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Danny DeVito’s First Movie Role

On August 16, 1970, Universal Pictures released a new motion picture entitled Dreams of Glass, which was written, directed, and produced by Robert Clouse (1928–1997), most famous for directing some of Bruce Lee’s greatest films, including Entering the Dragon (1973) and Game of Death (1978).

Editor’s note: The poster for Danny DeVito’s first film pictured above…since he is neither mentioned, nor are photos available, we have inserted him into this poster since he’s the most memorable thing about this movie.

According to a review in The New York Times, Dreams of Glass was a mostly forgettable film.  That judgment has stood the test of time, as this movie does not seem to exist anywhere, in any format; nor are there more than a handful of images from it. 

But the movie is noteworthy for one thing, a minor character who appears only in the film’s ending.  Two young lovers of different races have defied society’s disapproval and found love; they find an abandoned warehouse and turn it into a love nest, but their private lair is invaded by “savage hoodlums,” and, well, what happens next was, according to reviewers, not worth mentioning, but one of those hoodlums was none other than Danny DeVito, in the role of “Thug,” his first film and his first acting credit.

Prior to this, DeVito – born in Neptune City and raised in Asbury Park – had only found work in Hollywood providing the voice for the red M&M in a TV commercial.  Afterwards, he had small roles in films in 1971 (Lady Liberty, with Sophia Loren!), 1972 (Hot Dogs for Gauguin, a short film by Martin Brest that also starred Rhea Perlman, who would later become Danny’s wife), and two mostly forgotten films in 1973 before landing the role of a lifetime, along fellow Monmouth County native Jack Nicholson, in the iconic 1975 film One Flew Over the Cuckoo’s Nest.  From there, DeVito’s career took off, currently with 143 acting credits and dozens more for producing, directing, writing, and even his vocal performances.  In 2001, he was nominated for an Academy Award for best supporting actor in the film that ultimately won best picture, Erin Brockovich. DeVito has been nominated for countless awards and ranks as one of America’s perhaps least likely, but most successful, leading men of entertainment.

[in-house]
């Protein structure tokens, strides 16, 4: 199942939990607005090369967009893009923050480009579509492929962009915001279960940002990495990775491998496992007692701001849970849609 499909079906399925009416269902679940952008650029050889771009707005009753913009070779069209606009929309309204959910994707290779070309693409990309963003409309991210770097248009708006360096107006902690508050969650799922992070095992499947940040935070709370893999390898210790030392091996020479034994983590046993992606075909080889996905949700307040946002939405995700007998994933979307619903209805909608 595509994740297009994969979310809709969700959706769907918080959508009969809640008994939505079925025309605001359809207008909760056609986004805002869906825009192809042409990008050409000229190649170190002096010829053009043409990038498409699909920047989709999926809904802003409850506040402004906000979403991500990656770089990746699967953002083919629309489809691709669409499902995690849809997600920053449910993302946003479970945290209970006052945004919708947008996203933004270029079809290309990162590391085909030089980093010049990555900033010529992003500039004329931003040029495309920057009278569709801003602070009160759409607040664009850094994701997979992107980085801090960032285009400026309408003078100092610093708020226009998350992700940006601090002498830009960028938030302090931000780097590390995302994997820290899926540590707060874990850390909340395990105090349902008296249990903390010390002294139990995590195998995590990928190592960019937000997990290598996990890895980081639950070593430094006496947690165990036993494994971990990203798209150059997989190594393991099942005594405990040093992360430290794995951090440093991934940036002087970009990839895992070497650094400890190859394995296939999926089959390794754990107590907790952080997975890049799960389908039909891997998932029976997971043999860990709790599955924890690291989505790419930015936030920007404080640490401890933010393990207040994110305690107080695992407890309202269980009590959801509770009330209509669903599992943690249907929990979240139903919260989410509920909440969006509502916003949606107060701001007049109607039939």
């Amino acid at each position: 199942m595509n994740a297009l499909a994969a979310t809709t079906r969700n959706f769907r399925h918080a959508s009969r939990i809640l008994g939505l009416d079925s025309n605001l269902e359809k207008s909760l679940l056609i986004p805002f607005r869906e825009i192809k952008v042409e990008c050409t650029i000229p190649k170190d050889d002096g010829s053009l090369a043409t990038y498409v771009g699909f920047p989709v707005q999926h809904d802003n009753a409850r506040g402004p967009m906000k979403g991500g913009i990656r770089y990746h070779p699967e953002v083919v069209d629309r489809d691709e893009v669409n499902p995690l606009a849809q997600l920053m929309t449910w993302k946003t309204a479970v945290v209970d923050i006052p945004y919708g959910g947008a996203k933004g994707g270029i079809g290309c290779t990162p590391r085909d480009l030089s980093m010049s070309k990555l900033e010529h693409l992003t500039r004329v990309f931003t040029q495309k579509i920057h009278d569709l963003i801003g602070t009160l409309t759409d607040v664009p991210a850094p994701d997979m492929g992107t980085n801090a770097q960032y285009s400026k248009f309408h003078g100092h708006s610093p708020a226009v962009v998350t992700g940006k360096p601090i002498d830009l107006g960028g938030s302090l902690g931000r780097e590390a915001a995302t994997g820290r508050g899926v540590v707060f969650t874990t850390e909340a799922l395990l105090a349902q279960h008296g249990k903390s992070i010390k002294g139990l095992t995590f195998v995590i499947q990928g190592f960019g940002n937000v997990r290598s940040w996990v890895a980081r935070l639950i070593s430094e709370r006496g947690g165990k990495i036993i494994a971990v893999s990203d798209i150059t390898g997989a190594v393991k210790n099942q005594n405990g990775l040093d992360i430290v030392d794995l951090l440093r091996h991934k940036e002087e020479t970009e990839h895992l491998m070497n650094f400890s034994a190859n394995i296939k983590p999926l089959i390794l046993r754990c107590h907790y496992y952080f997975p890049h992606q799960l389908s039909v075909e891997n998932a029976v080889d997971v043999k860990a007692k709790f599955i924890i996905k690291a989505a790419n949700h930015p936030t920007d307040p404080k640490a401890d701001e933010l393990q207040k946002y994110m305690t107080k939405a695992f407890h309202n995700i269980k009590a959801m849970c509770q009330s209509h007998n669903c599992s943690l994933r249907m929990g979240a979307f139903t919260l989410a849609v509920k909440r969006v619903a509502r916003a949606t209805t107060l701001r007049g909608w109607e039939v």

Dreams of Glass. (1970). Available:

Thompson, Howard. (1970). Film: Reality Stalks Young Innocents. The New York Times, Aug. 17, 1970, P. 33.

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